Making smartphones with a screen size of around five inches makes sense, doesn’t it? They are portable, but still provide a large enough screen to comfortably show pictures of angry cats to your mates at the pub. I can also see the appeal of the 10-inch tablet, for those who want a bit more functionality and horsepower without taking the step up to laptop size and price.
In the middle are the phablets, and things get a bit hazy here. Neither big enough for one task nor small enough for the other. However, fantastic devices are no doubt being produced in this range, and if ‘the people’ want it, who am I to judge? With that being said, I can foresee challenges up the road for the future of tablets, particular the smaller kind.
5-inch smartphones with attractive screen-to-body-ratios, loaded with power and dense ppi, these devices are offering much of the same functionality as small tablets, and they are pocket friendly. Just like tablets were able to muscle in on the laptop market with convenient, low-priced devices that provide a very similar experience, large smartphones are primed to claim business from the small tablet demographic.
The biggest reason for this, naturally, is size. You can’t take an 8-inch tablet everywhere you go, not without some discomfort in your nether regions (behave, please). People keep their smartphones with them at all times, and become anxious when they are without them. Phones need to be carried with you, tablets, like laptops, are a luxury carriable - they’re not for the bar or the fair or the whiskey tour. So why would someone who has a 5.5-inch smartphone want a small tablet?
Let’s look at a wider question first: Why buy a tablet at all? Well, for starters movies and pictures look better on them. Productivity apps also become easier to use, typing and emailing and organising is better on a bigger screen with a bigger keyboard. It has application for business, and they work better as e-readers. But smartphone technology is becoming increasingly sophisticated, watching videos on the likes of the LG G3 compared to a Google Nexus 7 (2013) just isn’t all that different. And when you go one step further, comparing the likes of the Sony Xperia Z Ultra to the Nexus 7, well, one of them is unnecessary, right?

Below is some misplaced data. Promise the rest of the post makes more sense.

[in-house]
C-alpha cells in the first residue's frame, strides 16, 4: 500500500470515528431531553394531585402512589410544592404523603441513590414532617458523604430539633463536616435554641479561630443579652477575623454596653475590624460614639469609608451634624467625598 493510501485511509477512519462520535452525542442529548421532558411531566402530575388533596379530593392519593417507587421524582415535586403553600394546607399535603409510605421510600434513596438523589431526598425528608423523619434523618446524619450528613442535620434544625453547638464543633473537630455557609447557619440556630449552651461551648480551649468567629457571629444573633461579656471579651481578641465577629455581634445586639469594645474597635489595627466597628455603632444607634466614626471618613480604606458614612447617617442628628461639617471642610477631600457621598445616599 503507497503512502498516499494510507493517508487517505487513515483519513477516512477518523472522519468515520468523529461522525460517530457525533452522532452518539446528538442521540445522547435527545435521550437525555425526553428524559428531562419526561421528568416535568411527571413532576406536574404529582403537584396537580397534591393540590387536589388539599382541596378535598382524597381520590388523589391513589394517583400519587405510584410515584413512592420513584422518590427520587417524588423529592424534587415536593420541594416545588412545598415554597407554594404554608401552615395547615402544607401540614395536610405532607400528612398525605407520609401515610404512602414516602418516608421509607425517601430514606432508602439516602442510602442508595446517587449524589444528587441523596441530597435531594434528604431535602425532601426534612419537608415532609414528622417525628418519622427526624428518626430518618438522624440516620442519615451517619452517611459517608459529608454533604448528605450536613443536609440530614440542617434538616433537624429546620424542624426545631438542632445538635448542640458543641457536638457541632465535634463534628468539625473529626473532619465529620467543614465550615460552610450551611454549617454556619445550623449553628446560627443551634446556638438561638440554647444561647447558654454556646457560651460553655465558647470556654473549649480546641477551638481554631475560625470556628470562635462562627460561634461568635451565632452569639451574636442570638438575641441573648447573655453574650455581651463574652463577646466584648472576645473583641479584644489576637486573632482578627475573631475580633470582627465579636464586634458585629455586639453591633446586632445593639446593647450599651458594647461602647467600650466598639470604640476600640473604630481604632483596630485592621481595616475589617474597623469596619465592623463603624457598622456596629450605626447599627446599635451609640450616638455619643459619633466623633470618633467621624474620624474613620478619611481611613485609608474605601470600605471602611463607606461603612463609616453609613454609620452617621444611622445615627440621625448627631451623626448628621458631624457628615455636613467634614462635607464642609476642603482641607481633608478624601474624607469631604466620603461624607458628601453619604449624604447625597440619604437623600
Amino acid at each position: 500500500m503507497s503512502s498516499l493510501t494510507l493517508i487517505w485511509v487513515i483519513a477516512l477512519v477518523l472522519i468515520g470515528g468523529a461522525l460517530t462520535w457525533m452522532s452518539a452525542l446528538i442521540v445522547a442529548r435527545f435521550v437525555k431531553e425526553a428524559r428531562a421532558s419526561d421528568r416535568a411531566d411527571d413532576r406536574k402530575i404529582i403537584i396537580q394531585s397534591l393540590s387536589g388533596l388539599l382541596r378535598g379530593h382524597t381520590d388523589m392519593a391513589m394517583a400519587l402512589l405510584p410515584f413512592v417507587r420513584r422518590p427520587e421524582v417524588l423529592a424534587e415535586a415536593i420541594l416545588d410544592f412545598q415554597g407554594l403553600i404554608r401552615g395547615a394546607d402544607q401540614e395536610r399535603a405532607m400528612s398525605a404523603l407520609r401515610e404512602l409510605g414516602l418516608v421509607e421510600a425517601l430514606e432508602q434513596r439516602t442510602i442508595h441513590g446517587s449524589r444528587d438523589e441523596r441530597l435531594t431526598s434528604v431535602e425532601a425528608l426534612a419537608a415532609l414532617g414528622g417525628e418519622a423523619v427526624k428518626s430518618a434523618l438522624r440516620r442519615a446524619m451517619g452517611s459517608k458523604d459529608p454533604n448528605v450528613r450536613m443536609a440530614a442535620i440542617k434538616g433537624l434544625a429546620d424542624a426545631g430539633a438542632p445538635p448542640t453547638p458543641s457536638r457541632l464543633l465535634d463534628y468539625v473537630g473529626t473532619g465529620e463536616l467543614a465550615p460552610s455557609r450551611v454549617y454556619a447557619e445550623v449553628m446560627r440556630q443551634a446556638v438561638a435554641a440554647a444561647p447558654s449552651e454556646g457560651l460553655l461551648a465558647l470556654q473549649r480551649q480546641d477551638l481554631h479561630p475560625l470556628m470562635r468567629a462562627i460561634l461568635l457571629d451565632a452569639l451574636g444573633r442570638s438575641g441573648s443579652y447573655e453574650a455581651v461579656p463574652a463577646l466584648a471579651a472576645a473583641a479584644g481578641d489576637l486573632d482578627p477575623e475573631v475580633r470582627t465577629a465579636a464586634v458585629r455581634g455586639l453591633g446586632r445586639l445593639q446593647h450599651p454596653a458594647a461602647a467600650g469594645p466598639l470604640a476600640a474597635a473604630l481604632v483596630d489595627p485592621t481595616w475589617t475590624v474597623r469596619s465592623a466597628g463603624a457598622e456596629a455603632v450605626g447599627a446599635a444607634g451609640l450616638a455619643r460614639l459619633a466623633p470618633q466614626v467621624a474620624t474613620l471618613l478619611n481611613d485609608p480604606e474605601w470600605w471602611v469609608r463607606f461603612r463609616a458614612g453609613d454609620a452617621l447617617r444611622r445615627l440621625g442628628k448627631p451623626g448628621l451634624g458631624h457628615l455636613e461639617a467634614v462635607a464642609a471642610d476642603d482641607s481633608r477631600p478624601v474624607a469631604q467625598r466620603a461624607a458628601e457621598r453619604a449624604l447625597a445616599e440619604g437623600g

I really want to rustle some feathers here and say small tablets are terrible. Pointless. But I can’t say that, because this area has brought about some great devices. The Nexus 7 is actually a spiffing device. As is the Samsung Galaxy Tab Pro 8.4. But here is where I see a problem. If a person has a HTC One (M8), it's true they may still find use for a 10-inch tablet. I’ve been playing with the Samsung Galaxy Tab S 10.5 in the office, and there are definitely areas where a five-inch screen just isn't big enough (drawing in SketchBook Express being one of them, despite there being a version for sub 7-inch devices). The added horsepower of a tablet can also handle certain games better than smaller devices.
But would you consider owning both an 8-inch tablet and a 10-inch tablet? Probably not. And are people really in a hurry to substitute their smartphone for a small tablet that they can’t carry around for normal day-to-day use? I don't think so. What it’s going to come down to is portability. With the Nexus 7 considered non-pocketable, there is no reason you wouldn’t go bigger tablet or slightly smaller screened phone. Especially while the apps and interface are both very similar.
I’m a lover of all devices, big and small, but with large smartphones becoming powerful enough for most tasks, I’m finding it hard to see value in any larger device without a physical keyboard. So now I’m asking you, are small tablets going to survive the test of time? If you own one, let me know in the comments below what your experiences are. Anybody else, I'm looking forward to some discussion on this because I know not everyone is going to agree with me!